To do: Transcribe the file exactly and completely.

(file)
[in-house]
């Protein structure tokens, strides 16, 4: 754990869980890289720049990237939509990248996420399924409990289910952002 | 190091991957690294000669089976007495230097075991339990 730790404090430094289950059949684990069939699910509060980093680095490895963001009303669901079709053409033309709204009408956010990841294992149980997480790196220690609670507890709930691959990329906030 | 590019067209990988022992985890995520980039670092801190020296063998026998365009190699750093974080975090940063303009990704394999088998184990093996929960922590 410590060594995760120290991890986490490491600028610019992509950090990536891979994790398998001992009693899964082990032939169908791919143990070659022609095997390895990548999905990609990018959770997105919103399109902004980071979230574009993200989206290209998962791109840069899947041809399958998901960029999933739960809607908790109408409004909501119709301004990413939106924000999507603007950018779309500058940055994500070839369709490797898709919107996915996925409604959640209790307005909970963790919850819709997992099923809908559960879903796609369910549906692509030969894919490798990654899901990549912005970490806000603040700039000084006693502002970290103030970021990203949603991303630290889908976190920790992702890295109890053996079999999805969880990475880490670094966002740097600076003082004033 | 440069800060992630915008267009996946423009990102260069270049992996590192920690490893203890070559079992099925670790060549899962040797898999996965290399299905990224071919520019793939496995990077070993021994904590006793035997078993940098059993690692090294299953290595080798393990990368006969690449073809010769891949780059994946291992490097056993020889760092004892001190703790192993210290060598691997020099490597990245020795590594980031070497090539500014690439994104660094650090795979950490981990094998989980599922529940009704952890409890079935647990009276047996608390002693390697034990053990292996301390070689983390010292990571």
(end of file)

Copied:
[in-house]
């Protein structure tokens, strides 16, 4: 754990869980890289720049990237939509990248996420399924409990289910952002 | 190091991957690294000669089976007495230097075991339990 730790404090430094289950059949684990069939699910509060980093680095490895963001009303669901079709053409033309709204009408956010990841294992149980997480790196220690609670507890709930691959990329906030 | 590019067209990988022992985890995520980039670092801190020296063998026998365009190699750093974080975090940063303009990704394999088998184990093996929960922590 410590060594995760120290991890986490490491600028610019992509950090990536891979994790398998001992009693899964082990032939169908791919143990070659022609095997390895990548999905990609990018959770997105919103399109902004980071979230574009993200989206290209998962791109840069899947041809399958998901960029999933739960809607908790109408409004909501119709301004990413939106924000999507603007950018779309500058940055994500070839369709490797898709919107996915996925409604959640209790307005909970963790919850819709997992099923809908559960879903796609369910549906692509030969894919490798990654899901990549912005970490806000603040700039000084006693502002970290103030970021990203949603991303630290889908976190920790992702890295109890053996079999999805969880990475880490670094966002740097600076003082004033 | 440069800060992630915008267009996946423009990102260069270049992996590192920690490893203890070559079992099925670790060549899962040797898999996965290399299905990224071919520019793939496995990077070993021994904590006793035997078993940098059993690692090294299953290595080798393990990368006969690449073809010769891949780059994946291992490097056993020889760092004892001190703790192993210290060598691997020099490597990245020795590594980031070497090539500014690439994104660094650090795979950490981990094998989980599922529940009704952890409890079935647990009276047996608390002693390697034990053990292996301390070689983390010292990571």